Saving great architecture can sometimes require that a building be given a new purpose, and historic post offices are a case in point. Though built for a very specific use, hundreds across the country have now been adapted for everything from funeral homes to hotels.
But saving the brick and mortar of a building may not please those who appreciate the less-tangible value of a post office as a community center. Losing a post office to a more exclusive use may mean the loss of a public commons. Consider this quip from the U.S. Postal Service (USPS) in a Federal Register notice from 1998:
Throughout the towns and villages of America, people have long viewed their post office as much more than a place to send and receive mail. A community’s post office is a vital part of its infrastructure—a place to greet old friends, make new ones, and exchange information.
In our campaign to save America’s historic post offices, we have heard from a strong constituency advocating for keeping postal or other public functions in post offices. After all, the buildings—and the works of art that grace their walls—were typically funded by our tax dollars, so selling them to the highest bidder raises questions about whether the USPS has the communities’ best interests in mind. And the old maxim that “they don’t build them like they used to” certainly rings true in places like downtown Venice, California, where the historic post office building has been sold to a prominent movie producer and the post office branch has been moved to a nondescript former carrier annex that pales in comparison.
So what is a concerned community to do? Let’s start with three suggestions.
- Appeal to the leadership of the USPS to reconsider a sale or require a leaseback. USPS regulations have recently been changed to allow for greater public input when relocations are considered.
- Use the Section 106 process under the National Historic Preservation Act as leverage. (But temper your expectations here.) Advocates have argued—with limited success—that deed restrictions accompanying a sale should include provisions that require public accessibility. And, much to the chagrin of the National Trust and the Advisory Council on Historic Preservation, the USPS still claims to follow that law “voluntarily." (Even though Section 106 states that an adverse effect can be the “[c]hange of the character of the property’s use … that contribute[s] to its historic significance,” the USPS does not typically consider mitigation measures that would keep post office lobbies open to the public after sale.)
- Talk to your members of Congress. Representatives on both sides of the aisle have been helpful in channeling citizens’ concerns over closures and relocations.
A few places have successfully saved post office buildings as a cultural commons.
Some cities have the capacity to purchase the buildings outright. The city of Palo Alto is currently in negotiations to purchase its New Deal–era post office, which was designed by a prominent local architect. If the sale moves forward, the plan is to keep postal retail operations in the building through a leaseback to the USPS.
In other cases community-based nonprofit organizations take the lead. In 2005 the Urbana-Champaign Independent Media Center in Urbana, Illinois, raised funds to purchase the city’s post office and lease one of the retail units to the USPS. The underused portions of the building now house a low-frequency radio station, a library, classes taught by local interest groups, a bike repair shop, and a computer repair shop. That success story was profiled in a USPS Office of Inspector General report in 2015.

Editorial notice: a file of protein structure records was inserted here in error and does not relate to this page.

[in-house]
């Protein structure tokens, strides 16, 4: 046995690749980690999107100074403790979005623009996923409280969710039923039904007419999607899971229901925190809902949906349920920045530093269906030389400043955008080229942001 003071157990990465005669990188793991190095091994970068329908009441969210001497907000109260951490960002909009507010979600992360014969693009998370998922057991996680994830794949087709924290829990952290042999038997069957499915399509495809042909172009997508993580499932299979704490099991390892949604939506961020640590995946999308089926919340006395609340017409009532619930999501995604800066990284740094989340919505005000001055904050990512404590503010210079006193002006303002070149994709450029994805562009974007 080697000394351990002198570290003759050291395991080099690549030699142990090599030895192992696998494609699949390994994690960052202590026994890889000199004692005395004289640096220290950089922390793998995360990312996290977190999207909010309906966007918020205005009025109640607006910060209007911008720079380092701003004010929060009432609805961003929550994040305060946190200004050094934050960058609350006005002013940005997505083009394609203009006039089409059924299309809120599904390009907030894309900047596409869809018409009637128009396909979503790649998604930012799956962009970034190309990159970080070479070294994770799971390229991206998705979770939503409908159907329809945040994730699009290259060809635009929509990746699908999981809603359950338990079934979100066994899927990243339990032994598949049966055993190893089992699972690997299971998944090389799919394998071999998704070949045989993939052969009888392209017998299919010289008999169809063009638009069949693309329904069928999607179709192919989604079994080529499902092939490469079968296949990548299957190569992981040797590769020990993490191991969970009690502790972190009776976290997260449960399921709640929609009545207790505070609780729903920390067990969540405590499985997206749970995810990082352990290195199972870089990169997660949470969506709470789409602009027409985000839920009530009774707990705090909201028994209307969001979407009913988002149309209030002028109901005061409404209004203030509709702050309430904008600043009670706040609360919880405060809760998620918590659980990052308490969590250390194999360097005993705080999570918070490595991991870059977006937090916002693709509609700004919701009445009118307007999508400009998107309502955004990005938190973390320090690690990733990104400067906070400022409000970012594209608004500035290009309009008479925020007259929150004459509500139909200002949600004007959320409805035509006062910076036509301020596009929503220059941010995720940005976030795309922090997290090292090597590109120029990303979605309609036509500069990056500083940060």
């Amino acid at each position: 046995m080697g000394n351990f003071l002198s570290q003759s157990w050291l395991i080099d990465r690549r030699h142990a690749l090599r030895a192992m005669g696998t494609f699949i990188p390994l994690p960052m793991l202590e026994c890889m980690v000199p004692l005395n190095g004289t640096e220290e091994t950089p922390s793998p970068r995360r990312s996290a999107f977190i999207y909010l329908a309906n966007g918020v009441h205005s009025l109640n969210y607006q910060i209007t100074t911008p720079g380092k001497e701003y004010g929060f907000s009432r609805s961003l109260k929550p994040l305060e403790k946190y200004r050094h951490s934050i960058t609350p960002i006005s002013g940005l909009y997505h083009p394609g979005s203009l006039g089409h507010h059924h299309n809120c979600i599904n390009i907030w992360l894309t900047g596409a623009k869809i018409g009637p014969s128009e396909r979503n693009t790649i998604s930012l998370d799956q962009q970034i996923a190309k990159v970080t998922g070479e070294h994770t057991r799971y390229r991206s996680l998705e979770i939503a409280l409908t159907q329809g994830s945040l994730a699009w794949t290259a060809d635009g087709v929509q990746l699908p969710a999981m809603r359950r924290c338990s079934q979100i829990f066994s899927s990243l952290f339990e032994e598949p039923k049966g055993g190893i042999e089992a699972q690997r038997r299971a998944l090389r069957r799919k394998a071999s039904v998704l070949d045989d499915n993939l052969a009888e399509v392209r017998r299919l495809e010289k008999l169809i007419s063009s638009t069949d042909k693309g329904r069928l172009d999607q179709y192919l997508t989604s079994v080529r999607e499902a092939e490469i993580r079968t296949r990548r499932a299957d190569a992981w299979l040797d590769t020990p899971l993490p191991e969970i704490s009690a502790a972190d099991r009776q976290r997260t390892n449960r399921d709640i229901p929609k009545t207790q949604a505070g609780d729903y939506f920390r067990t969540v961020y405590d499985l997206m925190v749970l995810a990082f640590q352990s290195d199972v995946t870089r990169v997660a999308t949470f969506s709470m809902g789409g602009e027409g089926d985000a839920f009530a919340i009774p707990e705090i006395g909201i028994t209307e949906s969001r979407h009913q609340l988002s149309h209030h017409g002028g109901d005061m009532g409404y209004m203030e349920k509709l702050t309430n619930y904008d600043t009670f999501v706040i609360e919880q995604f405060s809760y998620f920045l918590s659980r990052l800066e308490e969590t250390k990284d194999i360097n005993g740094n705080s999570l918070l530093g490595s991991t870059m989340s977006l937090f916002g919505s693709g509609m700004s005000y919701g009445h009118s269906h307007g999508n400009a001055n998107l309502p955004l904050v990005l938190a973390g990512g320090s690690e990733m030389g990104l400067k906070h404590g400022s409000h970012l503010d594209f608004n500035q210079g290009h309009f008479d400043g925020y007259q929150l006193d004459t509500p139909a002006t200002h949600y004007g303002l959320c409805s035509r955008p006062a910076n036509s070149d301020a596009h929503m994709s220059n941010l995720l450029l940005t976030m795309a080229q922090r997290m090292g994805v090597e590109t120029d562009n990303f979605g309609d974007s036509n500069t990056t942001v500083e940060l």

Some places have taken much bolder steps. For instance, the cities of Ross and Carmel, both in California, banned house numbers, forcing its citizens have to go to the post office to pick up their mail. Talk about a way to shore up support for your local post office!
Last but not least, the city of Berkeley, California, resorted to using its zoning powers. This move was not without controversy, and the outcome of a lawsuit brought by the federal government on behalf of USPS will ultimately determine whether it is permissible. Berkeley’s historic post office is located in the center of the National Register–listed Civic Center Historic District. When USPS put the building up for sale in 2012, the community feared that the highest bidder would limit public access. Unable to make headway in requiring public accessibility in a preservation covenant, the city adopted a Historic Overlay in the form of a zoning ordinance amendment. The overlay limited permissible uses of buildings within the historic district to those with essentially public- and community-oriented purposes.
The USPS objected and, last August, filed a lawsuit against the city through the U.S. Department of Justice. Its complaint states that the overlay violates the Supremacy Clause of the U.S. Constitution by “prohibiting any commercially viable uses,” impeding the USPS’ ability to sell the building by reducing its value. The city has filed a motion to dismiss, stating, among other defenses, that neither Congress nor the Constitution give the USPS the "right to secure a commercial buyer for the sale of its properties at whatever price it has in mind." Federal District Judge William Alsup denied the City’s motion on January 12 and ordered the parties to prepare for a trial if the case is not settled by next fall.
All this to say that, the next time you head to a historic post office, take some time to appreciate the qualities of the building that make your wait in line a little more pleasant. Walking through the doors is long American tradition and an act of civic engagement.
Brian Turner is a senior field officer and attorney for the National Trust for Historic Preservation.#Section106 #NationalTreasure #HistoricPostOffices